Tue Feb 24th, 2015
My lord, Alan Garner is a classicist and no mistake. Have had to look up words as I read him, not something I'm used to in these latter degenerate and above all non-academic days. Onomastic, apotropaic, euhemeristic... and of course he expects his listeners to know the meanings as well. I mean, they're actually useful words, describing concisely a particular thing: but not something one runs across all the time.
Onomastic: of or relating to the study of the history and origin of proper names. Which is not how Garner uses it- he means 'the invocation of proper names for some purpose'
Apotropaic: having the power to avert evil influences or bad luck.
Euhemerism: "the philosophy attributed to Euhemerus which holds that many mythological tales can be attributed to historical persons and events, the accounts of which have become altered and exaggerated over time."
There's also a vague but pungent scent of smrtrthnu to the man. "Why, I had no difficulty at all in understanding Preiddu Annwn; it's perfectly clear to *me*." Good for you, bunny; now put on your shoes, I'll walk you to the subway.
I would definitely have had to look up all of those, yes.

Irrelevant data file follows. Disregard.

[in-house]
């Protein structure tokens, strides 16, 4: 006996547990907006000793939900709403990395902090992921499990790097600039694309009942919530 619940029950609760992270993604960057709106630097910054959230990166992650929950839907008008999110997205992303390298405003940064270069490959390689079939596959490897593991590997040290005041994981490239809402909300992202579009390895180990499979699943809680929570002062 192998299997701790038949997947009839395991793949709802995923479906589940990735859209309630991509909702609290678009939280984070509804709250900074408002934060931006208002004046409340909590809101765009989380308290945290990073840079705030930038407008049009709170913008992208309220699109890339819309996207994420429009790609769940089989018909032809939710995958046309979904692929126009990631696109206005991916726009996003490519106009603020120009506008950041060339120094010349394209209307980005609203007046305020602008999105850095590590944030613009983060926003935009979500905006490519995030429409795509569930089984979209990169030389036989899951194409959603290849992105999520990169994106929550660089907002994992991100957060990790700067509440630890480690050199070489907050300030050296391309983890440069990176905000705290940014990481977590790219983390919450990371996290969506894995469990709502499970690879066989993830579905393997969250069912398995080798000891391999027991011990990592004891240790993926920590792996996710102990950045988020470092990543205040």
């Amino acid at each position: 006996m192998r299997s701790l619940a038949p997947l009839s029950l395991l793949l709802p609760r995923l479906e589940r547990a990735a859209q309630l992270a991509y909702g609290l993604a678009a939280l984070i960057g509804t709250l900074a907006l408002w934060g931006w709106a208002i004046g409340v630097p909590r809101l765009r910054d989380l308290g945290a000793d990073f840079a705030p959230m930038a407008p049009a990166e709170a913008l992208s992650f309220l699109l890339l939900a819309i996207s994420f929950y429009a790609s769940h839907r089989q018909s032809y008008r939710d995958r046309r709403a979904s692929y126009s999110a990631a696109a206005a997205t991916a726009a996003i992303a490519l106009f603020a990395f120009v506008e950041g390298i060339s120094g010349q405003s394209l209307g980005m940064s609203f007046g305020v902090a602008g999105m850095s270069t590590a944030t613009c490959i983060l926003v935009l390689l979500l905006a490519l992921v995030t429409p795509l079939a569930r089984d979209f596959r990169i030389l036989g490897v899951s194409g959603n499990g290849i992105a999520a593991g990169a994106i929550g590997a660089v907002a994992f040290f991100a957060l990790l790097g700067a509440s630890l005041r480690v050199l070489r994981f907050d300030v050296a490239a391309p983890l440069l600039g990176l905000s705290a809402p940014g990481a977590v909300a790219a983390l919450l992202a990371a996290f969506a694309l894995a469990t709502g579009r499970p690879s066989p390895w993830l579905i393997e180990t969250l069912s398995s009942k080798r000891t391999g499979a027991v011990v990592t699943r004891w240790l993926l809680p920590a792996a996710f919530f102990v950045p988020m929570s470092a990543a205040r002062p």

Yes, but you didn't read classics and English in uni and I, theoretically, did. (weeps)
I'm fairly sure that my father at least would give me a disapproving look for not knowing apotropaic.
The word comes up so often in French literature?
I'm not sure about that. It's more that he knows how widely I read.
I knew apotropaic, because it turns up a lot in discussions of ancient art, but both of the others left me confused. I actually managed to mix up 'onoma' with 'oneiros', and so thought that it was something to do with dreams. Apparently my Greek vocabulary has deteriorated quite alarmingly!
Truly, my first thought was 'my Greek has gone, ototoi!' My second was 'but it's ὁ νόμος, it's not all one word!' And my third was 'that's *law*, twit. My Greek has *really* gone.'